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Stereo video recorders now cost only a little more than some mono VCRs, but are the cheaper machines any good? Rick Maybury has been trying out six of the very latest budget NICAM models to hit the shops




AIWA HV-FX1500          £350

Surprisingly this is a first for Aiwa, theyíve had stereo hi-fi VCRs before, but until now none of them have had NICAM sound. The real eye-opener, though, is the price and with most budget VCRs now selling around the £400 mark Aiwa are really sticking their necks out with this unusually well-specified machine. The FX1500 looks very similar to one of their 1994 mono machines, the HV-FX55, and they have a number of features in common.


These include the 380mm wide midi-sized cabinet, that stacks neatly with Aiwaís hi-fi and home cinema systems. It has a Video Plus+ timer, DA4 heads (for improved LP and trick-play picture quality), multi-lingual on-screen display and Ďone-touchí playback facility. This closely resembles the Instant Review feature developed by JVC, itís a bit like the winking Ďmessageí light on some telephone answering machines. In this case the illuminated button on the FX1500ís front panel tells the user that the machine has successfully made a time-shifted recording. Pressing the button switches the VCR back on, rewinds the tape to the beginning and starts replay, very civilised!


The FX1500 has programme delivery control (PDC), which automatically corrects timer settings in case of late schedule changes or overruns. It might even get some use, now that the BBC have said theyíll adopt the system later in the year. Auto set-up is also well worth having, it takes all the drudgery out of tuning, setting the clock and reading the instruction book... Just connect the VCR up to the TV, plug it in, press a button and off it goes. It also checks the time every day, against the teletext clock, and will make the necessary changes when the clocks go back or forwards. A fast deck mechanism is on the feature list as well, though to be honest we didnít find it noticeably quicker than most of the others weíve tested recently.


The design is plain and understated, a few curves here and there but nothing too radical. The front panel controls are on the small side but theyíre well spaced and easy to identify. For some reason Aiwa have not included a pause button in the main control cluster, thereís one the remote handset, though. Talking of which, the layout of the button box could be better, it looks and feels a bit overcrowded, itís not much fun in the dark either. Everything else is more or less where you would expect to find it, the only real gripe lies with the fluorescent display panel. Itís a single colour design, which makes it difficult to distinguish some key functions, particularly record and play. You need good eyesight, or a pair of binoculars to see whatís it up to across a typical living room...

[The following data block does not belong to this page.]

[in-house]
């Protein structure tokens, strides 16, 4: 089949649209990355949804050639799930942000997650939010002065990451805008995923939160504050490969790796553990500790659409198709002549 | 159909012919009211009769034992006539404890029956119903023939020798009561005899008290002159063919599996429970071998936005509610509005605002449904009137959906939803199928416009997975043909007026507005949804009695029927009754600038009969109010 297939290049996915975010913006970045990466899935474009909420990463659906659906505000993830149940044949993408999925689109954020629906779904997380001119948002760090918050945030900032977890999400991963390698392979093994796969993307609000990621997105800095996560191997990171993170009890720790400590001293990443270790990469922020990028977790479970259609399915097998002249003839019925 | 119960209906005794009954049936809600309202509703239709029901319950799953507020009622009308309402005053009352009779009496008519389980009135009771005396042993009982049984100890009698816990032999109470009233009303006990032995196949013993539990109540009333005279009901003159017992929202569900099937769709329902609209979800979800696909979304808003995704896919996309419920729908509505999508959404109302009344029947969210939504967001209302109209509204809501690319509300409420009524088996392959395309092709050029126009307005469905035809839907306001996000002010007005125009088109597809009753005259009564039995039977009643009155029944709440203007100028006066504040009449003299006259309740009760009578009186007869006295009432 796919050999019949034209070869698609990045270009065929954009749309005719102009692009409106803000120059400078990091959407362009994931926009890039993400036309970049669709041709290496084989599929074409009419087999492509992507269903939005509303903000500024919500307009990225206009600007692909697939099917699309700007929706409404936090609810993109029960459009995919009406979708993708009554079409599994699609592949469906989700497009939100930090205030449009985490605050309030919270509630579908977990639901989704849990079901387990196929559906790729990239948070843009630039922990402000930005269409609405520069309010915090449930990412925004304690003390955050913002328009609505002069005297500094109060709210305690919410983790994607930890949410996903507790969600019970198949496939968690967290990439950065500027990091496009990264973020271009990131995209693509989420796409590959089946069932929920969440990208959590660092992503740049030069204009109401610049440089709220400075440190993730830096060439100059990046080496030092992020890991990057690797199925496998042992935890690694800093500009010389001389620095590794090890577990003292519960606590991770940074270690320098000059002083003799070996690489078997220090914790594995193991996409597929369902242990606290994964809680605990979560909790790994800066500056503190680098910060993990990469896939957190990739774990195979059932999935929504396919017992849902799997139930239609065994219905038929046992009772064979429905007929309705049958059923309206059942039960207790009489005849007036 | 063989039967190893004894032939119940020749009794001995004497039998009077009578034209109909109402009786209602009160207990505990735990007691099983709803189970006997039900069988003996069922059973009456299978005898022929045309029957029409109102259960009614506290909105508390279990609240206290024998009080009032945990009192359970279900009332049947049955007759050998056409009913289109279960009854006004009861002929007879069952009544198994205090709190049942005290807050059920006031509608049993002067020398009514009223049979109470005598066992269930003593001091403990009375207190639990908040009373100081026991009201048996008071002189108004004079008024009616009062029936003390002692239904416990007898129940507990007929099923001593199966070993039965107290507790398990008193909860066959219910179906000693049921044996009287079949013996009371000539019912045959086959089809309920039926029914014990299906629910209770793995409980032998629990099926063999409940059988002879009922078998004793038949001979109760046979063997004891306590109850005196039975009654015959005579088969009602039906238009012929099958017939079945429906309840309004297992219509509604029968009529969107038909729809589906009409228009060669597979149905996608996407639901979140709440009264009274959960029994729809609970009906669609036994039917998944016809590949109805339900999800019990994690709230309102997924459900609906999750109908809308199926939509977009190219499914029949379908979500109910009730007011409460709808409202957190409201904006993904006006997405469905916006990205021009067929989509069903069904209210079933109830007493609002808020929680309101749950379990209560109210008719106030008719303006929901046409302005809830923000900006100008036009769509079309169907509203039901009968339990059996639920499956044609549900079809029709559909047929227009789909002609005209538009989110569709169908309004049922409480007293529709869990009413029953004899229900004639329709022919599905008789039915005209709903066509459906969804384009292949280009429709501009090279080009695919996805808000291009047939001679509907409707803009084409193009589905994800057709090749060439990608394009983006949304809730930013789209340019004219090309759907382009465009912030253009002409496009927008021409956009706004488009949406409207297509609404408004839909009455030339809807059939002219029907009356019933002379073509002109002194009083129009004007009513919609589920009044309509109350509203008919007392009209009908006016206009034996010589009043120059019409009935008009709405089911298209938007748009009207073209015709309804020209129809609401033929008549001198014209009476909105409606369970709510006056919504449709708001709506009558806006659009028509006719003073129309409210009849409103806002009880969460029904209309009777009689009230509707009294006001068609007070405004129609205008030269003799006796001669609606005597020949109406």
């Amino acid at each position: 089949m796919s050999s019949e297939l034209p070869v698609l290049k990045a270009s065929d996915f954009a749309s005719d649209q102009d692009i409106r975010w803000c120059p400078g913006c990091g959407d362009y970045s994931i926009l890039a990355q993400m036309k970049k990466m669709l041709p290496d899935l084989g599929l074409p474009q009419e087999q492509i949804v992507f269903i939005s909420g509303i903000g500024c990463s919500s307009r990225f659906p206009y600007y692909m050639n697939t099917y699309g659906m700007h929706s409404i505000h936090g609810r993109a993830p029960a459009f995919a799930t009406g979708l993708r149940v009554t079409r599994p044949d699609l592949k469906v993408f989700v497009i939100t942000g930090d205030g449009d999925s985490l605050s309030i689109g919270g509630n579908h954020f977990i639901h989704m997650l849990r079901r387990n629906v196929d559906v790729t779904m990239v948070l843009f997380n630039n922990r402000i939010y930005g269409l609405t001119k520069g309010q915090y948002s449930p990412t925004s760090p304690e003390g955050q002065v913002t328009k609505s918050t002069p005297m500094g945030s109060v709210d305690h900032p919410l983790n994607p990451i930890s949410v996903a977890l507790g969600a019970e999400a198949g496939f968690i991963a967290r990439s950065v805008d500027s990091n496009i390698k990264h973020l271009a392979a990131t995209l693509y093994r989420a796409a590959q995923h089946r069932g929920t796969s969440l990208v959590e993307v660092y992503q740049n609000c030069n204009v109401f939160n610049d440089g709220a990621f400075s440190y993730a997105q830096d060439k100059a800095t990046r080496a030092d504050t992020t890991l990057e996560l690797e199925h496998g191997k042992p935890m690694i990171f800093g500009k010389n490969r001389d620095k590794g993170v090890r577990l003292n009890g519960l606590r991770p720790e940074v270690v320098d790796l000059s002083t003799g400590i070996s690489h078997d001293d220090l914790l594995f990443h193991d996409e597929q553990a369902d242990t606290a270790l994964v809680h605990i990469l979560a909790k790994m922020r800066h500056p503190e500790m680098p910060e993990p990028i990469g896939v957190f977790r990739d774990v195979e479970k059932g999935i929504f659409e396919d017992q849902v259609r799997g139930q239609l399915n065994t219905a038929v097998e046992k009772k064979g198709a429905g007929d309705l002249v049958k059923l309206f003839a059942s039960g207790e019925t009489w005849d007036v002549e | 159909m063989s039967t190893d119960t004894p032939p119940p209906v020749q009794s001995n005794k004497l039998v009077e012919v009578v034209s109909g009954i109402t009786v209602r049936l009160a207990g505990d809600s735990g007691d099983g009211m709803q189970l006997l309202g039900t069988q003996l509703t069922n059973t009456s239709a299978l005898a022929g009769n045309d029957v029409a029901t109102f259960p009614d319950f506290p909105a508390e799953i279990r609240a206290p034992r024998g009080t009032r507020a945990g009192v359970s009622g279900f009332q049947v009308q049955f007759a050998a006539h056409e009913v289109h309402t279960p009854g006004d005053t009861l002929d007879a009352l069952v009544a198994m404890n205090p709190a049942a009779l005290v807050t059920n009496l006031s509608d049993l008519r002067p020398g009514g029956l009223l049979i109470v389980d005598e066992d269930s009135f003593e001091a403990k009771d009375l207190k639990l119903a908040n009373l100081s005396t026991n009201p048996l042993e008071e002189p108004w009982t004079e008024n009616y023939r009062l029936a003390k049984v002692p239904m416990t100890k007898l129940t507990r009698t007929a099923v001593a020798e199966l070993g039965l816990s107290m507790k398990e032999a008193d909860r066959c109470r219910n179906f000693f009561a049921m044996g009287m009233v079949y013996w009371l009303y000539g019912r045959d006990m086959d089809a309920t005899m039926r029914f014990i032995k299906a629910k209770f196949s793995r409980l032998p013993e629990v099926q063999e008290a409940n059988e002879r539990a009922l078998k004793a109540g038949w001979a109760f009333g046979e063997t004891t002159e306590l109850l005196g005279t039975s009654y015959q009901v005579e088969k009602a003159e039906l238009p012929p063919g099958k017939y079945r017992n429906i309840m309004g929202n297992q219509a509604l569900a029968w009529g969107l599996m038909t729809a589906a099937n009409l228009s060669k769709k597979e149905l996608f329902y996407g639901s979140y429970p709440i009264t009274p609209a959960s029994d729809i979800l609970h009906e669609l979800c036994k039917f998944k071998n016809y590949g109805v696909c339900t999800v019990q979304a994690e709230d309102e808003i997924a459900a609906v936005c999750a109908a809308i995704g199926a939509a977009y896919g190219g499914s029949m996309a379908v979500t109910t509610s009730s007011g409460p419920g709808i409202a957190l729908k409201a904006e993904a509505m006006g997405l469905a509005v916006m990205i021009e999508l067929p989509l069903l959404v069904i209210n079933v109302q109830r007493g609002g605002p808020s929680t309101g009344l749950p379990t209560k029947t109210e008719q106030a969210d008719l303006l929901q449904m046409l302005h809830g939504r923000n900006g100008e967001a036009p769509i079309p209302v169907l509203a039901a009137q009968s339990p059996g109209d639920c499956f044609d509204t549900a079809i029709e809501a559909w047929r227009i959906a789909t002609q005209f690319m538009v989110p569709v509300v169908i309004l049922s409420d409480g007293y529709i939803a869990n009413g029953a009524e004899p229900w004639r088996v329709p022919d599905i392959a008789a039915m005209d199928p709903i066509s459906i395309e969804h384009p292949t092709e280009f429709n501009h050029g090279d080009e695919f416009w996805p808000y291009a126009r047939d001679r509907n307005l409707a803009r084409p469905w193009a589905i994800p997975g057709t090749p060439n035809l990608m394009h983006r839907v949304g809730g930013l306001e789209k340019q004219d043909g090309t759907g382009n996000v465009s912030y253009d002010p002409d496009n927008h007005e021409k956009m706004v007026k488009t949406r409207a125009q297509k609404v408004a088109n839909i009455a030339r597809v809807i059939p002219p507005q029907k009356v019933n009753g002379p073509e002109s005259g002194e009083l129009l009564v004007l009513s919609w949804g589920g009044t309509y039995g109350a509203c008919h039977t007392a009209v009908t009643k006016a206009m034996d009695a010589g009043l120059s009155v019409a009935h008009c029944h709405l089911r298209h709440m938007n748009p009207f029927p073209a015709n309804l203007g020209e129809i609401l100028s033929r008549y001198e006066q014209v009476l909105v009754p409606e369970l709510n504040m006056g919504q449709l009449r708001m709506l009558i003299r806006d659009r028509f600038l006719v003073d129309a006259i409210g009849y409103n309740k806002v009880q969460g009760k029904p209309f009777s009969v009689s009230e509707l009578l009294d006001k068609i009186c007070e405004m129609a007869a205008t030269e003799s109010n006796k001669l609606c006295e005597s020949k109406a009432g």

To date the picture quality on super cheap NICAM VCRs has been disappointing but not in this case. Resolution on our test sample just managed to top 240-lines, a whisker away from what we would expect from a mid-range VCR costing at least £100 more. In fact the picture looks very clean, there is some noise but itís by no means excessive. Colours are well defined and again, noise levels are low. Trick play performance is very stable, though only at SP speed. Still and slomo replay of LP recordings results in a marked increase in noise and loss of colour, though to be fair thatís not uncommon on VCRs at the budget end of the market. The hi-fi recording system and NICAM decoder both perform adequately well. Background noise levels are just a tad above average though, and the automatic recording level control is a mite choppy, but the response is generally neutral and uncoloured.


The FX1500 works well, it doesnít set any new performance records but AV quality is nothing to be ashamed of, and it easily qualifies as a competent general-purpose home cinema component. The combination of a low price and the generous assortment of up to the minute features puts this machine well ahead of the pack. Unless youíre committed to specific features not found on this machine, or youíre on a tight budget, and can live without gadgets and gimmicks, then you need look no further!



Pros -- Low price, well-featured

Cons -- single-colour display panel

Features           NICAM, stereo hi-fi sound, Video Plus+, PDC, auto set-up, twin-speed deck, multi-speed replay, audio dub, one touch playback, front AV terminal, twin SCARTs, on-screen display, auto head cleaning


Dimensions 380 x 289 x 92mm (WDH)

Telephone:  AIWA UK Ltd, 0181-897 7000


PERFORMANCE                       8                     

BUILD                           8



AKAI VS-G375  £380

Way back in 1988 Akai were the first VCR manufacturer to market a machine with a built-in Dolby Surround decoder. That was just one in a  series of firsts for this highly innovative company; lately however, their VCRs have been, shall we say, fairly ordinary. Sadly Akai havenít chosen this year to make a comeback, their VCR range now includes only one rather routine NICAM machine, the VS-G375, though itís worth pointing out that at only £380 it is the second cheapest machine in this roundup.